“There’s another name for the group that has brutally captured large swaths of Syria and Iraq: ‘al-Qaeda Separatists in Iraq and Syria’ or more simply, QSIS” (“Meet ‘QSIS’: A new twist in what to call the extremist group rampaging in Iraq and Syria,” Adam Taylor, The Washington Post, Aug. 26, 2014).

“That new name comes not from the extremists themselves, but from Egypt, where a leading Islamic authority, Dar al-Ifta, has asked people to stop using the term ‘Islamic State.’”

Ibrahim Negm, an Islamic expert, explains to Egypt’s Middle East News Agency that the name change is important, as it “aims to correct the image of Islam that has been tarnished in the West because of (ISIS’) criminal acts, and to exonerate humanity from such crimes that defy natural instincts and spreads hate between people” (“Islamic authority: Extremists no ‘Islamic State,’” The Associated Press, Aug. 24, 2014).

So how do the members of ISIS feel when they are not referred to as an “Islamic State”?

Dig this Iraqi mother’s account: “They will cut your tongue out even if you call them ISIS — you have to say ‘Islamic State’ ” (“Islamic State crisis: Mother fears for son at Mosul school,”, Sept. 29, 2014).

Not only was that woman’s story cited by Wikipedia, but so was this: “Politicians should stop using its preferred name (ISIS) to help halt the radicalization of British Muslims, leading groups have said” (“ISIS should be called the ‘Un-Islamic State’: British Muslims call on David Cameron to stop spread of extremist propaganda,” Andrew Griffin, The Independent (U.K.), Sept. 14, 2014).

“A group of prominent Muslims has written to David Cameron to ask that he uses a different name for the group, and to lead a national debate on what it should be called.”

What do they suggest?

The letter simply says: “We propose that ‘Un-Islamic State’ (UIS) …read more

Source: OP-EDS

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Republicans Rethinking 'Tough on Crime'

March 18, 2015 in Economics

By Michael D. Tanner

Michael D. Tanner

It wasn’t so very long ago that every Republican running for higher office sounded as if he were really running for sheriff. “Tough on crime” was a slogan that never failed. Remember Willie Horton?

But this time around, something is different. Most of the Republican presidential candidates are touting their positions in favor of reducing prison time, allowing some felons to expunge or seal their criminal records, and even reforming federal drug laws. Rather than putting more people in jail and throwing away the key, Republicans are for letting people out of jail.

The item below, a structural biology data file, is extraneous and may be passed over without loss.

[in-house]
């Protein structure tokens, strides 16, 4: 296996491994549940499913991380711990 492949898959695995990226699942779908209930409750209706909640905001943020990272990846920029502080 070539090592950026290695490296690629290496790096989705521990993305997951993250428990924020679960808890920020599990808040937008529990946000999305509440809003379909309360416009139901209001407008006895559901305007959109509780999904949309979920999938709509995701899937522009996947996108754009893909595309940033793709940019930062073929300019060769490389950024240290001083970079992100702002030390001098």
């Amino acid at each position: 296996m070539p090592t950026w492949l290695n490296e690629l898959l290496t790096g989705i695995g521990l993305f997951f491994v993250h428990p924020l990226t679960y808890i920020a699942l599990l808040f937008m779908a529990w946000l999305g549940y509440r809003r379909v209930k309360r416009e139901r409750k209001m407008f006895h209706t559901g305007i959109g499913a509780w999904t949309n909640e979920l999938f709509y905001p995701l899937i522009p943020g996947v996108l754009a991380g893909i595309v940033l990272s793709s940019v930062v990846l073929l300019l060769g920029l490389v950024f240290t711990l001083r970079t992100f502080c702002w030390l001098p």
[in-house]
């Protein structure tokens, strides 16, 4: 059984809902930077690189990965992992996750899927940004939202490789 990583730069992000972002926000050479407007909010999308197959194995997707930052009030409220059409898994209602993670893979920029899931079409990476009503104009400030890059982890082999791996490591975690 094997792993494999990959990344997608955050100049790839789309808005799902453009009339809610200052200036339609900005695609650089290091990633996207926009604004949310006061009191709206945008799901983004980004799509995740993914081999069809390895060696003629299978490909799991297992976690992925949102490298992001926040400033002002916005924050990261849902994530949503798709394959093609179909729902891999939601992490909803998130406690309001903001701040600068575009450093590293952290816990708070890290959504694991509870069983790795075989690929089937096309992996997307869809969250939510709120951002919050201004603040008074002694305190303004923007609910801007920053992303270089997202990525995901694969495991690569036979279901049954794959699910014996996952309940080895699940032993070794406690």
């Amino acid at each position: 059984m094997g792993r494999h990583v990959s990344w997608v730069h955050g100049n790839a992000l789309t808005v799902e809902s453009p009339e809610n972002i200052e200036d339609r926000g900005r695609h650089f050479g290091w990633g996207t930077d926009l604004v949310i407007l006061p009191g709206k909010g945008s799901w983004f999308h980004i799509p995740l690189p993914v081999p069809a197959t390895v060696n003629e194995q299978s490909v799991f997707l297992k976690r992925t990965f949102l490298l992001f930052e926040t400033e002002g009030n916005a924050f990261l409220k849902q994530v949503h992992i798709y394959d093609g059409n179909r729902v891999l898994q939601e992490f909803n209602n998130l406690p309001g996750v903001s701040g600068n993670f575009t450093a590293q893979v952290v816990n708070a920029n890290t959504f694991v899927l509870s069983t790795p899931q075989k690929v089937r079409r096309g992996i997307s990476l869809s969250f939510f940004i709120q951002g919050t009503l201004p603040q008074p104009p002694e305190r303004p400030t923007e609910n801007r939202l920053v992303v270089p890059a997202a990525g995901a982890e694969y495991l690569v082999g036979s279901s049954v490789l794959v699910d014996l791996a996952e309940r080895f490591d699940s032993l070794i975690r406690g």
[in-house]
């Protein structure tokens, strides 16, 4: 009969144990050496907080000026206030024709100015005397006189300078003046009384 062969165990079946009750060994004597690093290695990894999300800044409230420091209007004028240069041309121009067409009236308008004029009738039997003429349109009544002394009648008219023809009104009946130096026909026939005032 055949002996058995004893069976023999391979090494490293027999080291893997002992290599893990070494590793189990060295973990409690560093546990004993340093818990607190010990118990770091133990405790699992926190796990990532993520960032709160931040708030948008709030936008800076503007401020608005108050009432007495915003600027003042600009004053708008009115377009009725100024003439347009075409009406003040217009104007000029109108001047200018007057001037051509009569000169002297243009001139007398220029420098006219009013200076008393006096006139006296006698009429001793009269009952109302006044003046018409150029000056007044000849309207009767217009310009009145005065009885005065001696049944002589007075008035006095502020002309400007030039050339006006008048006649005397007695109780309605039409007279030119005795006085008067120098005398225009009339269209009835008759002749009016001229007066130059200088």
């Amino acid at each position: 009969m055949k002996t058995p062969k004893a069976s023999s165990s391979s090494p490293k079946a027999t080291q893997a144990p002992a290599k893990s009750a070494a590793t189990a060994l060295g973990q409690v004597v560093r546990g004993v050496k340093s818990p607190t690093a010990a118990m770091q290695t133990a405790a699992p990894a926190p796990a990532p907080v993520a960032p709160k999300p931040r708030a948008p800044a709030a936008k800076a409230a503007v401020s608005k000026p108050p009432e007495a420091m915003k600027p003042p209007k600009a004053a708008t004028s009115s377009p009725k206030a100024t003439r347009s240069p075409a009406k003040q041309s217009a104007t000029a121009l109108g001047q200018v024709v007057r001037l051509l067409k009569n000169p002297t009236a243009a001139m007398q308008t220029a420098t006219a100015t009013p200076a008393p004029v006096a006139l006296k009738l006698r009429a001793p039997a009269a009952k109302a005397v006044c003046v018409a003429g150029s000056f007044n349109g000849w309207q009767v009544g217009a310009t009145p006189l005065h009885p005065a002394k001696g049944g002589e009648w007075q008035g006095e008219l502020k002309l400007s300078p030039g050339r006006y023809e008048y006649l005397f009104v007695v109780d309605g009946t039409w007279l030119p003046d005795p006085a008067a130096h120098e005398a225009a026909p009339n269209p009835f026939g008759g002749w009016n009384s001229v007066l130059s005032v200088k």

Senator Rand Paul, of course, has been the candidate most identified with calls for criminal-justice reform, both rhetorically and legislatively. Recently, for example, he joined Democratic Senators Cory Booker (N.J.) and Kirsten Gillibrand (N.Y.) in sponsoring legislation that would repeal the federal ban on marijuana. Paul has also co-sponsored the REDEEM (Record Expungement Designed to Enhance Employment) Act with Booker, to make it easier to expunge or seal criminal records for nonviolent offenses. The idea behind the legislation is that a youthful arrest for marijuana possession or joy-riding should not become a permanent barrier to getting a job.

But Paul is not the only senator cum presidential aspirant advocating criminal-justice reform.

Senator Ted Cruz has also been an important voice for reform. Recently, he joined Democratic Senators Richard Durbin (Ill.) and Patrick Leahy (Vt.), as well as Booker, in introducing legislation that would significantly reduce sentences for many federal drug crimes. That bill passed the Judiciary Committee last year by a vote of 12 to 5. Cruz also co-sponsored legislation with Senator Paul to make the reduction in crack sentencing approved by Congress in 2010 retroactive, as well as cutting the mandatory minimum sentence for a variety of drug offenses in half.

Criminal-justice reform is increasingly an issue among potential 2016 candidates.”

More surprising to some, Cruz’s fellow Texan Rick Perry has also become a leader on these issues. For instance, the former governor told CPAC, “You want to talk about real conservative governance? Shut prisons down. Save that money.” He has pointed out that “During my leadership as governor, Texas shut down three prisons, and we saved taxpayers $2 billion. When I left office, Texas had the lowest crime rate in our state since 1968. My administration started treatment programs and drug courts for people who wouldn’t be served well by sitting behind bars. We …read more

Source: OP-EDS